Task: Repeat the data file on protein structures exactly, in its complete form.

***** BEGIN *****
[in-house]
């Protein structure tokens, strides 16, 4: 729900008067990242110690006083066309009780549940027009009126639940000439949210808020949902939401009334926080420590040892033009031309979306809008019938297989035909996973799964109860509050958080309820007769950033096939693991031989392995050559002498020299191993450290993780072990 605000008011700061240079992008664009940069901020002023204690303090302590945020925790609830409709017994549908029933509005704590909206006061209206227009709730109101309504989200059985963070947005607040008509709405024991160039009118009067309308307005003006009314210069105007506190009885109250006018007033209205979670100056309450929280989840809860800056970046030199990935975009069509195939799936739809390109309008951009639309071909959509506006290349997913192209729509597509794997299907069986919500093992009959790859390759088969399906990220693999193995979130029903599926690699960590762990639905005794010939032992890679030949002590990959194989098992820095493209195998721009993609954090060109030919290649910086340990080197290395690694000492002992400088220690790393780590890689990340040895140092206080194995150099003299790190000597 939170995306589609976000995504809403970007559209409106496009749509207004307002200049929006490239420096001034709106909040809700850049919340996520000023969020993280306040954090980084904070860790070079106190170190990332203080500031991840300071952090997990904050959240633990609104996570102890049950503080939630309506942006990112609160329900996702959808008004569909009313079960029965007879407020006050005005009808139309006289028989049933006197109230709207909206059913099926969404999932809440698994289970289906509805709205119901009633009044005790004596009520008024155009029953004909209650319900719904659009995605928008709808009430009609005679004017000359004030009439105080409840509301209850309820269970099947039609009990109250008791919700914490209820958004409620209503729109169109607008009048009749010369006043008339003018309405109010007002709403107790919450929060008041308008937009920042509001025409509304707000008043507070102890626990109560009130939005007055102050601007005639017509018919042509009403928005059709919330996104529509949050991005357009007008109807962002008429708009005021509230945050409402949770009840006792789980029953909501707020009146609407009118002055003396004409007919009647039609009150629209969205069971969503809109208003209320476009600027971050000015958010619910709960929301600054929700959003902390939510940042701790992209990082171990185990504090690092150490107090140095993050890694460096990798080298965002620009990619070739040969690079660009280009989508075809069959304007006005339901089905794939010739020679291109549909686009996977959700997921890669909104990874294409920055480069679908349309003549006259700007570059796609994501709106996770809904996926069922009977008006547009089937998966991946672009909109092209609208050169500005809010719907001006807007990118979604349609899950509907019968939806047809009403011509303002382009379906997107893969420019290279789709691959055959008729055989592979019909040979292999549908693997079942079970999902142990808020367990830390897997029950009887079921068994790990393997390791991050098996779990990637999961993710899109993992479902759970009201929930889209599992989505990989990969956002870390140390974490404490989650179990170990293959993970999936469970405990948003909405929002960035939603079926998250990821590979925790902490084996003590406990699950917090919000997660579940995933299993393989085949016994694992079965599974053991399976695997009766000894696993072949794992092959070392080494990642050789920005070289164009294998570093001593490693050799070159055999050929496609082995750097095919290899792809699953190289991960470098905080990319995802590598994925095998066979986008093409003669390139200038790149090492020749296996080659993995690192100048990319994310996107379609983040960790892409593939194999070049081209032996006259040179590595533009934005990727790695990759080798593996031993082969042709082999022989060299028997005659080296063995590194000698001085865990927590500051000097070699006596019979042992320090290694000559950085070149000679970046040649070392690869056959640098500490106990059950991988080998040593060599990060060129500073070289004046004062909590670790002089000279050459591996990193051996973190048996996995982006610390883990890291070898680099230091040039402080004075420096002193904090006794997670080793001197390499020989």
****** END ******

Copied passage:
[in-house]
């Protein structure tokens, strides 16, 4: 729900008067990242110690006083066309009780549940027009009126639940000439949210808020949902939401009334926080420590040892033009031309979306809008019938297989035909996973799964109860509050958080309820007769950033096939693991031989392995050559002498020299191993450290993780072990 605000008011700061240079992008664009940069901020002023204690303090302590945020925790609830409709017994549908029933509005704590909206006061209206227009709730109101309504989200059985963070947005607040008509709405024991160039009118009067309308307005003006009314210069105007506190009885109250006018007033209205979670100056309450929280989840809860800056970046030199990935975009069509195939799936739809390109309008951009639309071909959509506006290349997913192209729509597509794997299907069986919500093992009959790859390759088969399906990220693999193995979130029903599926690699960590762990639905005794010939032992890679030949002590990959194989098992820095493209195998721009993609954090060109030919290649910086340990080197290395690694000492002992400088220690790393780590890689990340040895140092206080194995150099003299790190000597 939170995306589609976000995504809403970007559209409106496009749509207004307002200049929006490239420096001034709106909040809700850049919340996520000023969020993280306040954090980084904070860790070079106190170190990332203080500031991840300071952090997990904050959240633990609104996570102890049950503080939630309506942006990112609160329900996702959808008004569909009313079960029965007879407020006050005005009808139309006289028989049933006197109230709207909206059913099926969404999932809440698994289970289906509805709205119901009633009044005790004596009520008024155009029953004909209650319900719904659009995605928008709808009430009609005679004017000359004030009439105080409840509301209850309820269970099947039609009990109250008791919700914490209820958004409620209503729109169109607008009048009749010369006043008339003018309405109010007002709403107790919450929060008041308008937009920042509001025409509304707000008043507070102890626990109560009130939005007055102050601007005639017509018919042509009403928005059709919330996104529509949050991005357009007008109807962002008429708009005021509230945050409402949770009840006792789980029953909501707020009146609407009118002055003396004409007919009647039609009150629209969205069971969503809109208003209320476009600027971050000015958010619910709960929301600054929700959003902390939510940042701790992209990082171990185990504090690092150490107090140095993050890694460096990798080298965002620009990619070739040969690079660009280009989508075809069959304007006005339901089905794939010739020679291109549909686009996977959700997921890669909104990874294409920055480069679908349309003549006259700007570059796609994501709106996770809904996926069922009977008006547009089937998966991946672009909109092209609208050169500005809010719907001006807007990118979604349609899950509907019968939806047809009403011509303002382009379906997107893969420019290279789709691959055959008729055989592979019909040979292999549908693997079942079970999902142990808020367990830390897997029950009887079921068994790990393997390791991050098996779990990637999961993710899109993992479902759970009201929930889209599992989505990989990969956002870390140390974490404490989650179990170990293959993970999936469970405990948003909405929002960035939603079926998250990821590979925790902490084996003590406990699950917090919000997660579940995933299993393989085949016994694992079965599974053991399976695997009766000894696993072949794992092959070392080494990642050789920005070289164009294998570093001593490693050799070159055999050929496609082995750097095919290899792809699953190289991960470098905080990319995802590598994925095998066979986008093409003669390139200038790149090492020749296996080659993995690192100048990319994310996107379609983040960790892409593939194999070049081209032996006259040179590595533009934005990727790695990759080798593996031993082969042709082999022989060299028997005659080296063995590194000698001085865990927590500051000097070699006596019979042992320090290694000559950085070149000679970046040649070392690869056959640098500490106990059950991988080998040593060599990060060129500073070289004046004062909590670790002089000279050459591996990193051996973190048996996995982006610390883990890291070898680099230091040039402080004075420096002193904090006794997670080793001197390499020989």